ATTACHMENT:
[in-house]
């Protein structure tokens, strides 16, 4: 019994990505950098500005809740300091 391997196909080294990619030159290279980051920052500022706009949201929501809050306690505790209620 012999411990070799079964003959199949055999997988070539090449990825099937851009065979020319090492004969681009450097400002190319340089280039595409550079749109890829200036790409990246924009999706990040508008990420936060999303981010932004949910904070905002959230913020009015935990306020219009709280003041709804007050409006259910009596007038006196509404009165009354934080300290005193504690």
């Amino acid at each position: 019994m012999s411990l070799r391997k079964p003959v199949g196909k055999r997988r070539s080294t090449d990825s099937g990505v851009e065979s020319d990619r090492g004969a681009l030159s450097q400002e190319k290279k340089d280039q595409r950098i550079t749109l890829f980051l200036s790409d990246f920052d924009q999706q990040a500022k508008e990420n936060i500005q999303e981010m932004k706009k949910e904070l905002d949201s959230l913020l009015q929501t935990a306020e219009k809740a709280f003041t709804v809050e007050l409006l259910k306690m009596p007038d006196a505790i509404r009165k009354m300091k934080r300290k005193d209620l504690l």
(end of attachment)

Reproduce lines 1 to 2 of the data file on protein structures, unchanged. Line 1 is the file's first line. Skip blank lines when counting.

[in-house]
């Protein structure tokens, strides 16, 4: 019994990505950098500005809740300091 391997196909080294990619030159290279980051920052500022706009949201929501809050306690505790209620 012999411990070799079964003959199949055999997988070539090449990825099937851009065979020319090492004969681009450097400002190319340089280039595409550079749109890829200036790409990246924009999706990040508008990420936060999303981010932004949910904070905002959230913020009015935990306020219009709280003041709804007050409006259910009596007038006196509404009165009354934080300290005193504690």